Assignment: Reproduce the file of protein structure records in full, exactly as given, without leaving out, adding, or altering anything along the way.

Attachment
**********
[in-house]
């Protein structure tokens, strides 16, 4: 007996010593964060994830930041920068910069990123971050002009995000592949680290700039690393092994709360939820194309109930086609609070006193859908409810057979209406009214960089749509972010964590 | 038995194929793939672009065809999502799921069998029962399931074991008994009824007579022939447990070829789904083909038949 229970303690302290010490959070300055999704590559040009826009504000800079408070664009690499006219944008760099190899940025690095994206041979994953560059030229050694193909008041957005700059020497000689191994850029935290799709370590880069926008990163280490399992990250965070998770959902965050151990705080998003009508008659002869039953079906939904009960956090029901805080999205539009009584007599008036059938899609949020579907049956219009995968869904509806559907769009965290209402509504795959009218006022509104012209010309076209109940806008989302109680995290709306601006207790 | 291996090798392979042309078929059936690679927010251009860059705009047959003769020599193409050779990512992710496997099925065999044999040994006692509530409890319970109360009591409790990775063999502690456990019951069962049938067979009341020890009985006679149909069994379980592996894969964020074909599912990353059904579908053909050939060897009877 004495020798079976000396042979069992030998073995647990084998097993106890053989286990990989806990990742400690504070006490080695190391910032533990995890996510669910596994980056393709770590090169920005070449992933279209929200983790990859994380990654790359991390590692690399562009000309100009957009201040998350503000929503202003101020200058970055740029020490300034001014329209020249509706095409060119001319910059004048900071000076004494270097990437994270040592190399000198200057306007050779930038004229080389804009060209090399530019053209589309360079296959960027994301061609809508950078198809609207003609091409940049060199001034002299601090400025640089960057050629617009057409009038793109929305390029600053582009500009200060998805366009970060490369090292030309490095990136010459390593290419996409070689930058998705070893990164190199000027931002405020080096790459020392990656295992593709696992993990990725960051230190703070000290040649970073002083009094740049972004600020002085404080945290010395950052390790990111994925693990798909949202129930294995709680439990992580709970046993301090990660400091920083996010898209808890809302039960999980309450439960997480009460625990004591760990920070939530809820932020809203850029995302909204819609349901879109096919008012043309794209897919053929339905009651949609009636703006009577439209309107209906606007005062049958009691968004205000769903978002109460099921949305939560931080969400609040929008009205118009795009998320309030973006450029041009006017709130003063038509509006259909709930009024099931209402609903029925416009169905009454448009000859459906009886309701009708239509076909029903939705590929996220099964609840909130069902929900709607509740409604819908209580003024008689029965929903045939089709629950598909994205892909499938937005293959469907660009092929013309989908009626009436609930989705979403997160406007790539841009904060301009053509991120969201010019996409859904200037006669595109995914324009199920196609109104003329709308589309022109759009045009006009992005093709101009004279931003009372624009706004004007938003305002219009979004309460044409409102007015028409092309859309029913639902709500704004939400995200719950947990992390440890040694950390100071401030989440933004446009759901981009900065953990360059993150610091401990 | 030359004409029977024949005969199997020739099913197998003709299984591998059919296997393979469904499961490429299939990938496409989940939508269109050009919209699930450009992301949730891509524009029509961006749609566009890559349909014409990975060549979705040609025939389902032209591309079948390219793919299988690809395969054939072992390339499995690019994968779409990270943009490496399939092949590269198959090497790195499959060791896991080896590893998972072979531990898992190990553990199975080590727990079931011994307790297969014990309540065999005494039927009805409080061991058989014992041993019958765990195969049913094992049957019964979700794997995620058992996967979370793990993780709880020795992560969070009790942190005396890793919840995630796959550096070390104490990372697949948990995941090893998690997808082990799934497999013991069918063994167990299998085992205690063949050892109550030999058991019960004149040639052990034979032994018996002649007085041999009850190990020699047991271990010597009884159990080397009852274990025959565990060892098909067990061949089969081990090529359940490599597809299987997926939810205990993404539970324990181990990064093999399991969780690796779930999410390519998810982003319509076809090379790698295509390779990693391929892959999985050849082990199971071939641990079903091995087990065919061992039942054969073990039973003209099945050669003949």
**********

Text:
[in-house]
């Protein structure tokens, strides 16, 4: 007996010593964060994830930041920068910069990123971050002009995000592949680290700039690393092994709360939820194309109930086609609070006193859908409810057979209406009214960089749509972010964590 | 038995194929793939672009065809999502799921069998029962399931074991008994009824007579022939447990070829789904083909038949 229970303690302290010490959070300055999704590559040009826009504000800079408070664009690499006219944008760099190899940025690095994206041979994953560059030229050694193909008041957005700059020497000689191994850029935290799709370590880069926008990163280490399992990250965070998770959902965050151990705080998003009508008659002869039953079906939904009960956090029901805080999205539009009584007599008036059938899609949020579907049956219009995968869904509806559907769009965290209402509504795959009218006022509104012209010309076209109940806008989302109680995290709306601006207790 | 291996090798392979042309078929059936690679927010251009860059705009047959003769020599193409050779990512992710496997099925065999044999040994006692509530409890319970109360009591409790990775063999502690456990019951069962049938067979009341020890009985006679149909069994379980592996894969964020074909599912990353059904579908053909050939060897009877 004495020798079976000396042979069992030998073995647990084998097993106890053989286990990989806990990742400690504070006490080695190391910032533990995890996510669910596994980056393709770590090169920005070449992933279209929200983790990859994380990654790359991390590692690399562009000309100009957009201040998350503000929503202003101020200058970055740029020490300034001014329209020249509706095409060119001319910059004048900071000076004494270097990437994270040592190399000198200057306007050779930038004229080389804009060209090399530019053209589309360079296959960027994301061609809508950078198809609207003609091409940049060199001034002299601090400025640089960057050629617009057409009038793109929305390029600053582009500009200060998805366009970060490369090292030309490095990136010459390593290419996409070689930058998705070893990164190199000027931002405020080096790459020392990656295992593709696992993990990725960051230190703070000290040649970073002083009094740049972004600020002085404080945290010395950052390790990111994925693990798909949202129930294995709680439990992580709970046993301090990660400091920083996010898209808890809302039960999980309450439960997480009460625990004591760990920070939530809820932020809203850029995302909204819609349901879109096919008012043309794209897919053929339905009651949609009636703006009577439209309107209906606007005062049958009691968004205000769903978002109460099921949305939560931080969400609040929008009205118009795009998320309030973006450029041009006017709130003063038509509006259909709930009024099931209402609903029925416009169905009454448009000859459906009886309701009708239509076909029903939705590929996220099964609840909130069902929900709607509740409604819908209580003024008689029965929903045939089709629950598909994205892909499938937005293959469907660009092929013309989908009626009436609930989705979403997160406007790539841009904060301009053509991120969201010019996409859904200037006669595109995914324009199920196609109104003329709308589309022109759009045009006009992005093709101009004279931003009372624009706004004007938003305002219009979004309460044409409102007015028409092309859309029913639902709500704004939400995200719950947990992390440890040694950390100071401030989440933004446009759901981009900065953990360059993150610091401990 | 030359004409029977024949005969199997020739099913197998003709299984591998059919296997393979469904499961490429299939990938496409989940939508269109050009919209699930450009992301949730891509524009029509961006749609566009890559349909014409990975060549979705040609025939389902032209591309079948390219793919299988690809395969054939072992390339499995690019994968779409990270943009490496399939092949590269198959090497790195499959060791896991080896590893998972072979531990898992190990553990199975080590727990079931011994307790297969014990309540065999005494039927009805409080061991058989014992041993019958765990195969049913094992049957019964979700794997995620058992996967979370793990993780709880020795992560969070009790942190005396890793919840995630796959550096070390104490990372697949948990995941090893998690997808082990799934497999013991069918063994167990299998085992205690063949050892109550030999058991019960004149040639052990034979032994018996002649007085041999009850190990020699047991271990010597009884159990080397009852274990025959565990060892098909067990061949089969081990090529359940490599597809299987997926939810205990993404539970324990181990990064093999399991969780690796779930999410390519998810982003319509076809090379790698295509390779990693391929892959999985050849082990199971071939641990079903091995087990065919061992039942054969073990039973003209099945050669003949």